Each of us receives feedback all day, every day. From “Why didn’t you put that dirty plate in the dishwasher?” at home to “Did you get that report done?” at work, feedback is all around us. Our children are no exception. In their book Thanks for the Feedback, Douglas Stone and Sheila Heen report that students get as many as 300 pieces of school work graded each year, not to mention auditions, sports team tryouts, standardized tests and other evaluative feedback. Stone and Heen open their book by stating, “We swim in an ocean of feedback.” We don’t have to leave our children adrift, though. Demonstrating effective ways to receive feedback can help children develop resilience and grow from the information.
How to Make a Medicine may be a course offered in college, but it is also a new elective class for LJCDS students in Grades 7–8. The elective teaches students how to make an actual anti-cancer medicine—the very same drug that saved the life of a girl around their age who was diagnosed with brain cancer, stage four pediatric neuroblastoma.
Friday, February 9 saw six alumni return to campus for Career Day, a longtime tradition in which the senior class has the opportunity to learn about various career paths from fellow Torreys. This year’s speakers, John Tessmer ’85, David Jay ’93, Nikki (McIntyre) Blackman ’97, Derek Zemen ’03, Tommy Morris ’08 and Armando Yee ’08 each spoke at assembly in front of the Upper School, including some of their former teachers and mentors.
With the Lunar New Year falling on Friday, February 16, the Upper School hosted a series of celebrations from Monday, February 12–Wednesday, February 14 and Middle School celebrations kicked off on Wednesday, February 7. Common areas were decorated in traditional red and gold and the library displayed featured books. Even the history and English departments took part in interdisciplinary curriculum throughout the week.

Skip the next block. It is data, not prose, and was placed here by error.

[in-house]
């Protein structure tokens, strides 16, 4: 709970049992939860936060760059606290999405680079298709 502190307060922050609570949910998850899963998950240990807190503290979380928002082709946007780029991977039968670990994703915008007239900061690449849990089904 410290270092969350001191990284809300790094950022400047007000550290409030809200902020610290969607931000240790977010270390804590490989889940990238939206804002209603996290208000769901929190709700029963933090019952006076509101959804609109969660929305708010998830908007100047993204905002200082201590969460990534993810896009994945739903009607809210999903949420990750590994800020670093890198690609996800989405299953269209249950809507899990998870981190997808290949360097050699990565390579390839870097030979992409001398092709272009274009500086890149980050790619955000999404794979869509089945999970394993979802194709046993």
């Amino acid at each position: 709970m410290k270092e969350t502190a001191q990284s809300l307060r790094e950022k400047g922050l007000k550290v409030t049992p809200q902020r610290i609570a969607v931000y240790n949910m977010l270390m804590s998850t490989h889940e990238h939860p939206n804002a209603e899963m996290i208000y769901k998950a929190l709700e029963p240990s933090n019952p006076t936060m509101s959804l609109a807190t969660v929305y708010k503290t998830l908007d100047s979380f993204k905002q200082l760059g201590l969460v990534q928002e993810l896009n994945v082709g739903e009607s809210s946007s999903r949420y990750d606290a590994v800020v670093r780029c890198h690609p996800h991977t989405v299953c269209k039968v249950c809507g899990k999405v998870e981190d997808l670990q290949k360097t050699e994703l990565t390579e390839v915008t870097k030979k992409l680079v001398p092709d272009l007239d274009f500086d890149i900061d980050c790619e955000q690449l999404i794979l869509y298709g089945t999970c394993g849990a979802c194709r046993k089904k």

Middle School student-athletes and coaches gathered in the Four Flowers Theater on Friday, February 9 to celebrate the winter season athletes and teams. Coaches from fencing, soccer, softball and basketball programs spoke about their seasons and award-winning athletes.
We live in a time when the world is moving faster than one can keep up, technology is blossoming like a perennial flower in which every season is summer, and bushels of data are at our fingertips like seedlings for future harvest. But, at what cost?
The Madrigals and Upper School choir were treated to a workshop with the Princeton Footnotes on Thursday, February 1. Founded in 1959, the all-male a cappella group from Princeton University included a familiar face—Remy Reya ’17. The Footnotes also performed during flex time for students, faculty and staff in the amphitheater as part of their mini tour on the West Coast, which included stops in San Francisco, Oakland and Los Angeles.
Setting goals. As adults, we may think about goals in relation to our career or new year’s resolutions. Middle Schoolers had a chance to reflect on their schoolwork and set goals in each class in preparation for the Student-Led Conferences (SLC), which took place on February 2 and 3. Students presented on their strengths and opportunities for growth with their parents/guardians and their advisor. They learned how to reflect on their learning, evaluate their progress, and communicate this information to their parents and teachers.